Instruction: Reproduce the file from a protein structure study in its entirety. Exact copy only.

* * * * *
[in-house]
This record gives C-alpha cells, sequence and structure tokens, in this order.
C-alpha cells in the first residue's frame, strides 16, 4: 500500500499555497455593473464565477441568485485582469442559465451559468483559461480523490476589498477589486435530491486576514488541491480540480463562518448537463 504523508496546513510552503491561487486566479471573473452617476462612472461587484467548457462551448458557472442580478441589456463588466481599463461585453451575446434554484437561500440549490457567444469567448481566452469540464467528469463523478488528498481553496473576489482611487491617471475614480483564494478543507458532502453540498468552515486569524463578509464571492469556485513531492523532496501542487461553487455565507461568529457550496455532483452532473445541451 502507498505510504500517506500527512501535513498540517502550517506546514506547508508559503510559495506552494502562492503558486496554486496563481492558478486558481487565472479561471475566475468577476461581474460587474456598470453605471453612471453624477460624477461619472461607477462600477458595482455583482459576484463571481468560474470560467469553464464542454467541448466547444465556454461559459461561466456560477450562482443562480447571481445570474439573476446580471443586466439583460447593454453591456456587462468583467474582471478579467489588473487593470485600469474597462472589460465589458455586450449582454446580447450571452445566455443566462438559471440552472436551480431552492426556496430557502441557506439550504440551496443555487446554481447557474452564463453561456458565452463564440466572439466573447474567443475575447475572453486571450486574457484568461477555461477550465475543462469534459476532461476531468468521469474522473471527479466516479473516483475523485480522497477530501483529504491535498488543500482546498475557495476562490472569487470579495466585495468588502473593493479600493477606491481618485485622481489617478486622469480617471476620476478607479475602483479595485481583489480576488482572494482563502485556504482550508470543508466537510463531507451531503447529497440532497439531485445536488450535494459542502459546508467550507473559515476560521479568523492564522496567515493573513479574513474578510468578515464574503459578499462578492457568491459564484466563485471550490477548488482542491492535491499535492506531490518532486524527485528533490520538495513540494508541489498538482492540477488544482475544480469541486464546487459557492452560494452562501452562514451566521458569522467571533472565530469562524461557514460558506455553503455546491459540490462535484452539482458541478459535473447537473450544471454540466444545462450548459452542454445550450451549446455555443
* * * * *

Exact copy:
[in-house]
This record gives C-alpha cells, sequence and structure tokens, in this order.
C-alpha cells in the first residue's frame, strides 16, 4: 500500500499555497455593473464565477441568485485582469442559465451559468483559461480523490476589498477589486435530491486576514488541491480540480463562518448537463 504523508496546513510552503491561487486566479471573473452617476462612472461587484467548457462551448458557472442580478441589456463588466481599463461585453451575446434554484437561500440549490457567444469567448481566452469540464467528469463523478488528498481553496473576489482611487491617471475614480483564494478543507458532502453540498468552515486569524463578509464571492469556485513531492523532496501542487461553487455565507461568529457550496455532483452532473445541451 502507498505510504500517506500527512501535513498540517502550517506546514506547508508559503510559495506552494502562492503558486496554486496563481492558478486558481487565472479561471475566475468577476461581474460587474456598470453605471453612471453624477460624477461619472461607477462600477458595482455583482459576484463571481468560474470560467469553464464542454467541448466547444465556454461559459461561466456560477450562482443562480447571481445570474439573476446580471443586466439583460447593454453591456456587462468583467474582471478579467489588473487593470485600469474597462472589460465589458455586450449582454446580447450571452445566455443566462438559471440552472436551480431552492426556496430557502441557506439550504440551496443555487446554481447557474452564463453561456458565452463564440466572439466573447474567443475575447475572453486571450486574457484568461477555461477550465475543462469534459476532461476531468468521469474522473471527479466516479473516483475523485480522497477530501483529504491535498488543500482546498475557495476562490472569487470579495466585495468588502473593493479600493477606491481618485485622481489617478486622469480617471476620476478607479475602483479595485481583489480576488482572494482563502485556504482550508470543508466537510463531507451531503447529497440532497439531485445536488450535494459542502459546508467550507473559515476560521479568523492564522496567515493573513479574513474578510468578515464574503459578499462578492457568491459564484466563485471550490477548488482542491492535491499535492506531490518532486524527485528533490520538495513540494508541489498538482492540477488544482475544480469541486464546487459557492452560494452562501452562514451566521458569522467571533472565530469562524461557514460558506455553503455546491459540490462535484452539482458541478459535473447537473450544471454540466444545462450548459452542454445550450451549446455555443